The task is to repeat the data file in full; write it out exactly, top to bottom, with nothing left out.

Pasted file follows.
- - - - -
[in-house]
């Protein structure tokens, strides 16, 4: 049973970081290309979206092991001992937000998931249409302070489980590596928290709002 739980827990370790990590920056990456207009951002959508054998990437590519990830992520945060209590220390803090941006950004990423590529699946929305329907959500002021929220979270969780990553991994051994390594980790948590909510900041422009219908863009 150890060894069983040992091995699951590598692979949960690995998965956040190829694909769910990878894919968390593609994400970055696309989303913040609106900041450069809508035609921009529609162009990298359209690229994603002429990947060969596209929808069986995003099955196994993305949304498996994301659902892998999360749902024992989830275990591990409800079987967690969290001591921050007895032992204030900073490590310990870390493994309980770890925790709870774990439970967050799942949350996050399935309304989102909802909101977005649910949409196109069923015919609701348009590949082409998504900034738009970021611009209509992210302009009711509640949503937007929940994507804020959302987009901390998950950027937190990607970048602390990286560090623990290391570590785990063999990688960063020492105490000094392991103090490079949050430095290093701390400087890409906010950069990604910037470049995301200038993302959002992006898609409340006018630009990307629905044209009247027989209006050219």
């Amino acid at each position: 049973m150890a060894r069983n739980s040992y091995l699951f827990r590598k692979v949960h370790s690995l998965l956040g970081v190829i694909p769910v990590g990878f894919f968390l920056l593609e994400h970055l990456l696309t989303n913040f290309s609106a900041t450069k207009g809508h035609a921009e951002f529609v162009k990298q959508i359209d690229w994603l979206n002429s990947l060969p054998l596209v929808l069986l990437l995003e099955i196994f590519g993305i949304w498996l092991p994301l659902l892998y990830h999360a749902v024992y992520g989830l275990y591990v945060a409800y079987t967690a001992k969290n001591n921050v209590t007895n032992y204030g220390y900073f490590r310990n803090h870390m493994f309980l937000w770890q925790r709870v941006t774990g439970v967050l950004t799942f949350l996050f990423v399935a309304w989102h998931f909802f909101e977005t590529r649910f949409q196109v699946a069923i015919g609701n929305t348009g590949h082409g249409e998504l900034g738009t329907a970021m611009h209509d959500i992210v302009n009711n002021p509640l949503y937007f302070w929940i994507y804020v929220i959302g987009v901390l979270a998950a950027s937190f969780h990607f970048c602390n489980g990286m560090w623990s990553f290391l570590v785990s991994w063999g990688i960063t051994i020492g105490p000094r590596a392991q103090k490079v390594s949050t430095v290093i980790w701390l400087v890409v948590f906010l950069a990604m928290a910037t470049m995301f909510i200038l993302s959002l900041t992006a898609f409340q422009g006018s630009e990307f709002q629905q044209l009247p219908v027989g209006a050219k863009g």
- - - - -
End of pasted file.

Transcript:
[in-house]
């Protein structure tokens, strides 16, 4: 049973970081290309979206092991001992937000998931249409302070489980590596928290709002 739980827990370790990590920056990456207009951002959508054998990437590519990830992520945060209590220390803090941006950004990423590529699946929305329907959500002021929220979270969780990553991994051994390594980790948590909510900041422009219908863009 150890060894069983040992091995699951590598692979949960690995998965956040190829694909769910990878894919968390593609994400970055696309989303913040609106900041450069809508035609921009529609162009990298359209690229994603002429990947060969596209929808069986995003099955196994993305949304498996994301659902892998999360749902024992989830275990591990409800079987967690969290001591921050007895032992204030900073490590310990870390493994309980770890925790709870774990439970967050799942949350996050399935309304989102909802909101977005649910949409196109069923015919609701348009590949082409998504900034738009970021611009209509992210302009009711509640949503937007929940994507804020959302987009901390998950950027937190990607970048602390990286560090623990290391570590785990063999990688960063020492105490000094392991103090490079949050430095290093701390400087890409906010950069990604910037470049995301200038993302959002992006898609409340006018630009990307629905044209009247027989209006050219």
């Amino acid at each position: 049973m150890a060894r069983n739980s040992y091995l699951f827990r590598k692979v949960h370790s690995l998965l956040g970081v190829i694909p769910v990590g990878f894919f968390l920056l593609e994400h970055l990456l696309t989303n913040f290309s609106a900041t450069k207009g809508h035609a921009e951002f529609v162009k990298q959508i359209d690229w994603l979206n002429s990947l060969p054998l596209v929808l069986l990437l995003e099955i196994f590519g993305i949304w498996l092991p994301l659902l892998y990830h999360a749902v024992y992520g989830l275990y591990v945060a409800y079987t967690a001992k969290n001591n921050v209590t007895n032992y204030g220390y900073f490590r310990n803090h870390m493994f309980l937000w770890q925790r709870v941006t774990g439970v967050l950004t799942f949350l996050f990423v399935a309304w989102h998931f909802f909101e977005t590529r649910f949409q196109v699946a069923i015919g609701n929305t348009g590949h082409g249409e998504l900034g738009t329907a970021m611009h209509d959500i992210v302009n009711n002021p509640l949503y937007f302070w929940i994507y804020v929220i959302g987009v901390l979270a998950a950027s937190f969780h990607f970048c602390n489980g990286m560090w623990s990553f290391l570590v785990s991994w063999g990688i960063t051994i020492g105490p000094r590596a392991q103090k490079v390594s949050t430095v290093i980790w701390l400087v890409v948590f906010l950069a990604m928290a910037t470049m995301f909510i200038l993302s959002l900041t992006a898609f409340q422009g006018s630009e990307f709002q629905q044209l009247p219908v027989g209006a050219k863009g």